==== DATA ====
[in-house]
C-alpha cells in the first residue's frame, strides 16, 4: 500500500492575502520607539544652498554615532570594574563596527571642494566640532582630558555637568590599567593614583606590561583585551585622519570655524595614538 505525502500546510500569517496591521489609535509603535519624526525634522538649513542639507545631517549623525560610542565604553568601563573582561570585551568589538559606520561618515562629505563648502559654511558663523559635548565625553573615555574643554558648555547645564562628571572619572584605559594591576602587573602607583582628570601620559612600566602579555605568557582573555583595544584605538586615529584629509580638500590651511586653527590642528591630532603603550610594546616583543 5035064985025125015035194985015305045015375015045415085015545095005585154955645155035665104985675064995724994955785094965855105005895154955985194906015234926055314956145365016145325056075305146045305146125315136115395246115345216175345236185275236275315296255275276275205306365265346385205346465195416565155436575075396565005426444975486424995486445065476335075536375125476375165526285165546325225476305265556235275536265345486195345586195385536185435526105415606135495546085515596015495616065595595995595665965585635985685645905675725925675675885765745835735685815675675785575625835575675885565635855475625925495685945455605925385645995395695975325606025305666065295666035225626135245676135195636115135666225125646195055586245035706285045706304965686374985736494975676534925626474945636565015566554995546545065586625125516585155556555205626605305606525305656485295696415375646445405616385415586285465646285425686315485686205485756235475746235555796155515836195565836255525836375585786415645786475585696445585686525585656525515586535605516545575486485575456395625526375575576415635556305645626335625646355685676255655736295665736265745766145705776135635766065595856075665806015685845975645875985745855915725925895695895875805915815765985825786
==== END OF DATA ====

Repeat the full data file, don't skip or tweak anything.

[in-house]
C-alpha cells in the first residue's frame, strides 16, 4: 500500500492575502520607539544652498554615532570594574563596527571642494566640532582630558555637568590599567593614583606590561583585551585622519570655524595614538 505525502500546510500569517496591521489609535509603535519624526525634522538649513542639507545631517549623525560610542565604553568601563573582561570585551568589538559606520561618515562629505563648502559654511558663523559635548565625553573615555574643554558648555547645564562628571572619572584605559594591576602587573602607583582628570601620559612600566602579555605568557582573555583595544584605538586615529584629509580638500590651511586653527590642528591630532603603550610594546616583543 5035064985025125015035194985015305045015375015045415085015545095005585154955645155035665104985675064995724994955785094965855105005895154955985194906015234926055314956145365016145325056075305146045305146125315136115395246115345216175345236185275236275315296255275276275205306365265346385205346465195416565155436575075396565005426444975486424995486445065476335075536375125476375165526285165546325225476305265556235275536265345486195345586195385536185435526105415606135495546085515596015495616065595595995595665965585635985685645905675725925675675885765745835735685815675675785575625835575675885565635855475625925495685945455605925385645995395695975325606025305666065295666035225626135245676135195636115135666225125646195055586245035706285045706304965686374985736494975676534925626474945636565015566554995546545065586625125516585155556555205626605305606525305656485295696415375646445405616385415586285465646285425686315485686205485756235475746235555796155515836195565836255525836375585786415645786475585696445585686525585656525515586535605516545575486485575456395625526375575576415635556305645626335625646355685676255655736295665736265745766145705776135635766065595856075665806015685845975645875985745855915725925895695895875805915815765985825786